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Jerry Proctor

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February 4, 1998 | ARA NAJARIAN, TIMES STAFF WRITER
It was a leap of a lifetime, yet few people remember it today. At the time, it was compared to Jim Ryun's sub-four-minute mile--still a high school record--but now it is nearly forgotten, even among high school coaches. Thirty-one years ago, 17-year-old Jerry Proctor of Pasadena Muir High had a long jump of 25 feet 10 1/2 inches at the L.A. Invitational indoor track meet. The clamor over Proctor's leap was justified.
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SPORTS
February 4, 1998 | ARA NAJARIAN, TIMES STAFF WRITER
It was a leap of a lifetime, yet few people remember it today. At the time, it was compared to Jim Ryun's sub-four-minute mile--still a high school record--but now it is nearly forgotten, even among high school coaches. Thirty-one years ago, 17-year-old Jerry Proctor of Pasadena Muir High had a long jump of 25 feet 10 1/2 inches at the L.A. Invitational indoor track meet. The clamor over Proctor's leap was justified.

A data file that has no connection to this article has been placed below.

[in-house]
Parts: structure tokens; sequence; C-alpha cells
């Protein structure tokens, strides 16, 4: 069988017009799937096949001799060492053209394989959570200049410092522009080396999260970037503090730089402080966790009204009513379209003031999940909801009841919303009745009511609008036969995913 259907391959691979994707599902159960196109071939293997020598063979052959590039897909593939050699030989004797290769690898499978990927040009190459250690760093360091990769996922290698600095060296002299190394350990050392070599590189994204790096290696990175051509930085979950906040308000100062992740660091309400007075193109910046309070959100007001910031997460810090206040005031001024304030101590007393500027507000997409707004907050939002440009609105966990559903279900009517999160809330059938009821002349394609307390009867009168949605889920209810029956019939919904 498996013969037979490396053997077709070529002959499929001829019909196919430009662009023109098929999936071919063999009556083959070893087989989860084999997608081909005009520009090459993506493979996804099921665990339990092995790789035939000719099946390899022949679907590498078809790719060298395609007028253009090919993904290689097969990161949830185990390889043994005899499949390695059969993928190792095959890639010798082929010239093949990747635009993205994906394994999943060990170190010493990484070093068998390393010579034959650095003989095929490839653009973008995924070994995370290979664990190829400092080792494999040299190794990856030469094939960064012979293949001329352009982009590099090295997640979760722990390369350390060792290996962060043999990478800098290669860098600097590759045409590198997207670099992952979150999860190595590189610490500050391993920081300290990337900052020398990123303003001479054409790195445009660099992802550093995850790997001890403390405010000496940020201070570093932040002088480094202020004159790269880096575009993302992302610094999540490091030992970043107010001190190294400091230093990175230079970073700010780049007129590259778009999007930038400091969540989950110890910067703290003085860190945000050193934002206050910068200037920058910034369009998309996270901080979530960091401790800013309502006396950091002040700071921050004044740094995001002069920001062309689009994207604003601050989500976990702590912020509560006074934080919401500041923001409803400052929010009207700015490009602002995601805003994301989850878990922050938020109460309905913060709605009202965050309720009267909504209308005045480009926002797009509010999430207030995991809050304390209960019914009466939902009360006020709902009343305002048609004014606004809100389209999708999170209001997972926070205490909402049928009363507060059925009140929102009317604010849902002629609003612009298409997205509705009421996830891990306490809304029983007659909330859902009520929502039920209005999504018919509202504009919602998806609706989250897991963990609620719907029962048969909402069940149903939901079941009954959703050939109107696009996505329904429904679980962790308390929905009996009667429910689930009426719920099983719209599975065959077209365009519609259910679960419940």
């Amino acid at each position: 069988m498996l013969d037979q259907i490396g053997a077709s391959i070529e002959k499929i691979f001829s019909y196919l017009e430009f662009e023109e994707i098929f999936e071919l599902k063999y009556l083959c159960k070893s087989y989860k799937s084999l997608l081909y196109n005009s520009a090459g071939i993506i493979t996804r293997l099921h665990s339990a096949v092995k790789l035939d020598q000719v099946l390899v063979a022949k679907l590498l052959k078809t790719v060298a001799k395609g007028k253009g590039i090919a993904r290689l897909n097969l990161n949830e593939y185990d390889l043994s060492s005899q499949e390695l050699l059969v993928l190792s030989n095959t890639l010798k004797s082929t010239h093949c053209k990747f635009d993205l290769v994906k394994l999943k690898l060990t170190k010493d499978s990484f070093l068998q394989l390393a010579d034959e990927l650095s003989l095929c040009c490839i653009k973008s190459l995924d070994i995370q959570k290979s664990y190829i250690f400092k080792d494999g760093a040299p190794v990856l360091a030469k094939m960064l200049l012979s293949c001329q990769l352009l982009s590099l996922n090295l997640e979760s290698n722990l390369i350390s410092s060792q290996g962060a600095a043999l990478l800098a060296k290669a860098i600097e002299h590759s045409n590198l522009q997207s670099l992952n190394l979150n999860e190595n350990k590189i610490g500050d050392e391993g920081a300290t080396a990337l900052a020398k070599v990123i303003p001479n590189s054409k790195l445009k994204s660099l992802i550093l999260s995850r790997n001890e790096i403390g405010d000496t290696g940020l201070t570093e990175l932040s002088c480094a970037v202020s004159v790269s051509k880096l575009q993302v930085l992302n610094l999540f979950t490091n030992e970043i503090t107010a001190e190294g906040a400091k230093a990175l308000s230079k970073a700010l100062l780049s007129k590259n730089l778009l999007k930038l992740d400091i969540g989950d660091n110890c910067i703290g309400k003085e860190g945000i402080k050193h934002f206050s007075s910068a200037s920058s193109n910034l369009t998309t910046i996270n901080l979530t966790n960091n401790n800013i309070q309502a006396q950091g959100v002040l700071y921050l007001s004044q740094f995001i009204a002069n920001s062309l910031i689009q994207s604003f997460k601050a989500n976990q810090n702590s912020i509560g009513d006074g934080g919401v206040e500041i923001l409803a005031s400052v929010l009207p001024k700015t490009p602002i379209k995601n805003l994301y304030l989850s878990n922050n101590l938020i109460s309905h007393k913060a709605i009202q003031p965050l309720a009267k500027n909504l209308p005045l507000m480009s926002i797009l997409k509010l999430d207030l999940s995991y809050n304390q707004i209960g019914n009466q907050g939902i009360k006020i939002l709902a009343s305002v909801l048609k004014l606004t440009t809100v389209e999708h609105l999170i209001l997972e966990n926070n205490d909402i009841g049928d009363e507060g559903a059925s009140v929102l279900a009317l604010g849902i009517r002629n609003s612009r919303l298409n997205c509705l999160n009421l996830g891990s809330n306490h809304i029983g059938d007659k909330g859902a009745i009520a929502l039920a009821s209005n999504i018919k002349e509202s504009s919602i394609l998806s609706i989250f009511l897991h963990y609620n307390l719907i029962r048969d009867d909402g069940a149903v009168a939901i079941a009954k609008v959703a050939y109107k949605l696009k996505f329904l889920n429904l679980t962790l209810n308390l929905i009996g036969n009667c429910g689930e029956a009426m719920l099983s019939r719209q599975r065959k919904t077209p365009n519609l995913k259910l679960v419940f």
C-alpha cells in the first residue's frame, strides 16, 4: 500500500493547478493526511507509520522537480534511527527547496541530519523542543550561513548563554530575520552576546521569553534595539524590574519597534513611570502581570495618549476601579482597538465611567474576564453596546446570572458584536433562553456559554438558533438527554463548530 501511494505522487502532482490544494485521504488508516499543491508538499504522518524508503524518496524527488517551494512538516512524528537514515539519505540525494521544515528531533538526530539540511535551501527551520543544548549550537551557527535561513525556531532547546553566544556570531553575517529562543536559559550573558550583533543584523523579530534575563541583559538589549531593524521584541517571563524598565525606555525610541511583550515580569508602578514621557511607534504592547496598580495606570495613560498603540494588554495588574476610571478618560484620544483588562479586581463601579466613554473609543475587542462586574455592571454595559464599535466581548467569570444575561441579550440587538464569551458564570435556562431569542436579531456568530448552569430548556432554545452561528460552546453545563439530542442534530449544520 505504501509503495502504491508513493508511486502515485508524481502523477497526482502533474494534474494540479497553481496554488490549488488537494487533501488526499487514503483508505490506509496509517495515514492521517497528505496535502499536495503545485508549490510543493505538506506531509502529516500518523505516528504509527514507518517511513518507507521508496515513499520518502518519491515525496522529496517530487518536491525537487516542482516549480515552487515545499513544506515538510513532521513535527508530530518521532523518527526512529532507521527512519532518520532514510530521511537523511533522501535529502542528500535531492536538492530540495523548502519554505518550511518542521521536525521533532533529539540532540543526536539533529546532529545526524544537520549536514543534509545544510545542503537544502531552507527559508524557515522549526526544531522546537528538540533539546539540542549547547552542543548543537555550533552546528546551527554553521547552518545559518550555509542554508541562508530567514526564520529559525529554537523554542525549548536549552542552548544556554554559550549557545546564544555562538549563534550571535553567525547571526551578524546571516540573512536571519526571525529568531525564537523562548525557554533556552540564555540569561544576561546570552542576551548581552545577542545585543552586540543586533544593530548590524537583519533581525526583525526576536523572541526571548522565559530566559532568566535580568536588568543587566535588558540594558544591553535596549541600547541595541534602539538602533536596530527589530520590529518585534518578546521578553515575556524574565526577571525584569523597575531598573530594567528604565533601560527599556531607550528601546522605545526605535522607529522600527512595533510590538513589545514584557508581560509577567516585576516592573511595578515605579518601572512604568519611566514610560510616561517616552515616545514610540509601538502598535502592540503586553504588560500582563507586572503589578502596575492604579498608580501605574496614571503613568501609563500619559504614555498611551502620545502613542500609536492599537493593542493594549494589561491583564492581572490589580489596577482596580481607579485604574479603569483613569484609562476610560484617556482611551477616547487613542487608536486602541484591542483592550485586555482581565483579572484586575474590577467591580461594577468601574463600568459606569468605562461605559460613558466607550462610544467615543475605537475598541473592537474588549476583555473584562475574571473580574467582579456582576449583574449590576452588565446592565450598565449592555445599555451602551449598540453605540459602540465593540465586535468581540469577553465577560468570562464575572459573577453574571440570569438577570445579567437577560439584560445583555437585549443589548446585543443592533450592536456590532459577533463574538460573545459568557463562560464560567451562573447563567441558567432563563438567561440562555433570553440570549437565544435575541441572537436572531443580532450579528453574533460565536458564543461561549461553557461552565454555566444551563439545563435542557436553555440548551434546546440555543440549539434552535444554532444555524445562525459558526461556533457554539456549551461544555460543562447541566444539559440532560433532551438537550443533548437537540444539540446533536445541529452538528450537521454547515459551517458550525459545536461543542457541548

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SPORTS
April 8, 1989 | MIKE KENNEDY, Times Staff Writer
Twenty-two years ago, Jerry Proctor of Pasadena Muir High School became the first high school long jumper to leap more than 26 feet, setting the national prep indoor record at 26-2 and the national outdoor record at 26-0 3/4. Last winter, Dion Bentley of Pittsburgh's Penn Hills shattered Proctor's indoor record with a leap of 26-6 1/2. Tonight at the Arcadia Invitational, Bentley will be taking aim at one of the most durable outdoor high school records in the books--Carl Lewis' 26-8 1/4.
NATIONAL
July 24, 2005 | Greg Miller, Times Staff Writer
In the increasingly crowded classrooms on this weathered Army post, soldiers who have served as medics, mechanics and even Marines are taking crash courses in how to interrogate prisoners. A nearby field recently cleared of desert brush and rattlesnakes is now lined with dozens of metal shipping containers converted into practice interrogation booths.
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